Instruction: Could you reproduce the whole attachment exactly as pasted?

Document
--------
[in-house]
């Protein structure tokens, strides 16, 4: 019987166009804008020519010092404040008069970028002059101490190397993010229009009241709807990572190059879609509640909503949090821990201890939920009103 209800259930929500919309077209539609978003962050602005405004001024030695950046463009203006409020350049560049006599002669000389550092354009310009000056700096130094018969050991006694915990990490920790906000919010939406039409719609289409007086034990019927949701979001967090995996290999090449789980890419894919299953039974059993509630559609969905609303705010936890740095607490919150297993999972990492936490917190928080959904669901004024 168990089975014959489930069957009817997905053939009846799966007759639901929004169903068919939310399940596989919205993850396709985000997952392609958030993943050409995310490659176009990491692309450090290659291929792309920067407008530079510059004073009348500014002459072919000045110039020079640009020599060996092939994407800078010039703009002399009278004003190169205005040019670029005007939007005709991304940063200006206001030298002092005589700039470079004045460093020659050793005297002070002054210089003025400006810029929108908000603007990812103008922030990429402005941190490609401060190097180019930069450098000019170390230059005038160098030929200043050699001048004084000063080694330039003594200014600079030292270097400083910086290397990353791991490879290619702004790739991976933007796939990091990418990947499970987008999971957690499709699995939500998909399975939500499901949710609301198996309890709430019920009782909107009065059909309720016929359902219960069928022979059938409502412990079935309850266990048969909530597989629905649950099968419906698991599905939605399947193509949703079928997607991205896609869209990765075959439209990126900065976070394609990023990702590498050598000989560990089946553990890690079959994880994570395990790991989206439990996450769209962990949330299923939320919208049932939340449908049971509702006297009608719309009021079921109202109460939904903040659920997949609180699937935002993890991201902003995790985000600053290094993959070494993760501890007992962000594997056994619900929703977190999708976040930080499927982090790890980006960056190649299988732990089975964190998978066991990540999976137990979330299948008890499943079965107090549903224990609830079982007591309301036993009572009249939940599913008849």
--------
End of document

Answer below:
[in-house]
């Protein structure tokens, strides 16, 4: 019987166009804008020519010092404040008069970028002059101490190397993010229009009241709807990572190059879609509640909503949090821990201890939920009103 209800259930929500919309077209539609978003962050602005405004001024030695950046463009203006409020350049560049006599002669000389550092354009310009000056700096130094018969050991006694915990990490920790906000919010939406039409719609289409007086034990019927949701979001967090995996290999090449789980890419894919299953039974059993509630559609969905609303705010936890740095607490919150297993999972990492936490917190928080959904669901004024 168990089975014959489930069957009817997905053939009846799966007759639901929004169903068919939310399940596989919205993850396709985000997952392609958030993943050409995310490659176009990491692309450090290659291929792309920067407008530079510059004073009348500014002459072919000045110039020079640009020599060996092939994407800078010039703009002399009278004003190169205005040019670029005007939007005709991304940063200006206001030298002092005589700039470079004045460093020659050793005297002070002054210089003025400006810029929108908000603007990812103008922030990429402005941190490609401060190097180019930069450098000019170390230059005038160098030929200043050699001048004084000063080694330039003594200014600079030292270097400083910086290397990353791991490879290619702004790739991976933007796939990091990418990947499970987008999971957690499709699995939500998909399975939500499901949710609301198996309890709430019920009782909107009065059909309720016929359902219960069928022979059938409502412990079935309850266990048969909530597989629905649950099968419906698991599905939605399947193509949703079928997607991205896609869209990765075959439209990126900065976070394609990023990702590498050598000989560990089946553990890690079959994880994570395990790991989206439990996450769209962990949330299923939320919208049932939340449908049971509702006297009608719309009021079921109202109460939904903040659920997949609180699937935002993890991201902003995790985000600053290094993959070494993760501890007992962000594997056994619900929703977190999708976040930080499927982090790890980006960056190649299988732990089975964190998978066991990540999976137990979330299948008890499943079965107090549903224990609830079982007591309301036993009572009249939940599913008849």